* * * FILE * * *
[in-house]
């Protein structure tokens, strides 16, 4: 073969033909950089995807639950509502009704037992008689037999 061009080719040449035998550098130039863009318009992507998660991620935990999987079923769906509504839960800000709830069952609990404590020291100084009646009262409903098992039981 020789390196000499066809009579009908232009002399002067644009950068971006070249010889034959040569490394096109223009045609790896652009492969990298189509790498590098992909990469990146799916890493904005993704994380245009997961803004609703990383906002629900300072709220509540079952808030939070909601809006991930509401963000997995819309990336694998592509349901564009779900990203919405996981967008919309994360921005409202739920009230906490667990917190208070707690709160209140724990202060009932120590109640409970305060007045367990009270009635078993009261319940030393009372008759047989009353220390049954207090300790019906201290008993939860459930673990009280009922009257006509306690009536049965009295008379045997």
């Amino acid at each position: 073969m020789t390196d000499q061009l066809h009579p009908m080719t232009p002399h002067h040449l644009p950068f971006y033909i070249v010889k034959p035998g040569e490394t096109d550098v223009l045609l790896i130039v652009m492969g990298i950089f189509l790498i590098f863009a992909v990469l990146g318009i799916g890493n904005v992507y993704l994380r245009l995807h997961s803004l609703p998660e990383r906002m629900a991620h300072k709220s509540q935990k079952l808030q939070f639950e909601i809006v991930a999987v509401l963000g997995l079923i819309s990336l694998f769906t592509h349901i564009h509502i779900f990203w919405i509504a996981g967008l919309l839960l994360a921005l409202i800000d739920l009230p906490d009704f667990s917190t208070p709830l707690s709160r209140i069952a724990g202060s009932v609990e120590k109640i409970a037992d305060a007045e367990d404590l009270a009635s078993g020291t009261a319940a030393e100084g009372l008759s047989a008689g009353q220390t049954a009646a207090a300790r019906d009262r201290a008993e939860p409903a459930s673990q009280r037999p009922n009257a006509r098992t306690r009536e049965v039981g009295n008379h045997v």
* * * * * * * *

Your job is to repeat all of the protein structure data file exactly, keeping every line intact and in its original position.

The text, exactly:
[in-house]
């Protein structure tokens, strides 16, 4: 073969033909950089995807639950509502009704037992008689037999 061009080719040449035998550098130039863009318009992507998660991620935990999987079923769906509504839960800000709830069952609990404590020291100084009646009262409903098992039981 020789390196000499066809009579009908232009002399002067644009950068971006070249010889034959040569490394096109223009045609790896652009492969990298189509790498590098992909990469990146799916890493904005993704994380245009997961803004609703990383906002629900300072709220509540079952808030939070909601809006991930509401963000997995819309990336694998592509349901564009779900990203919405996981967008919309994360921005409202739920009230906490667990917190208070707690709160209140724990202060009932120590109640409970305060007045367990009270009635078993009261319940030393009372008759047989009353220390049954207090300790019906201290008993939860459930673990009280009922009257006509306690009536049965009295008379045997």
């Amino acid at each position: 073969m020789t390196d000499q061009l066809h009579p009908m080719t232009p002399h002067h040449l644009p950068f971006y033909i070249v010889k034959p035998g040569e490394t096109d550098v223009l045609l790896i130039v652009m492969g990298i950089f189509l790498i590098f863009a992909v990469l990146g318009i799916g890493n904005v992507y993704l994380r245009l995807h997961s803004l609703p998660e990383r906002m629900a991620h300072k709220s509540q935990k079952l808030q939070f639950e909601i809006v991930a999987v509401l963000g997995l079923i819309s990336l694998f769906t592509h349901i564009h509502i779900f990203w919405i509504a996981g967008l919309l839960l994360a921005l409202i800000d739920l009230p906490d009704f667990s917190t208070p709830l707690s709160r209140i069952a724990g202060s009932v609990e120590k109640i409970a037992d305060a007045e367990d404590l009270a009635s078993g020291t009261a319940a030393e100084g009372l008759s047989a008689g009353q220390t049954a009646a207090a300790r019906d009262r201290a008993e939860p409903a459930s673990q009280r037999p009922n009257a006509r098992t306690r009536e049965v039981g009295n008379h045997v």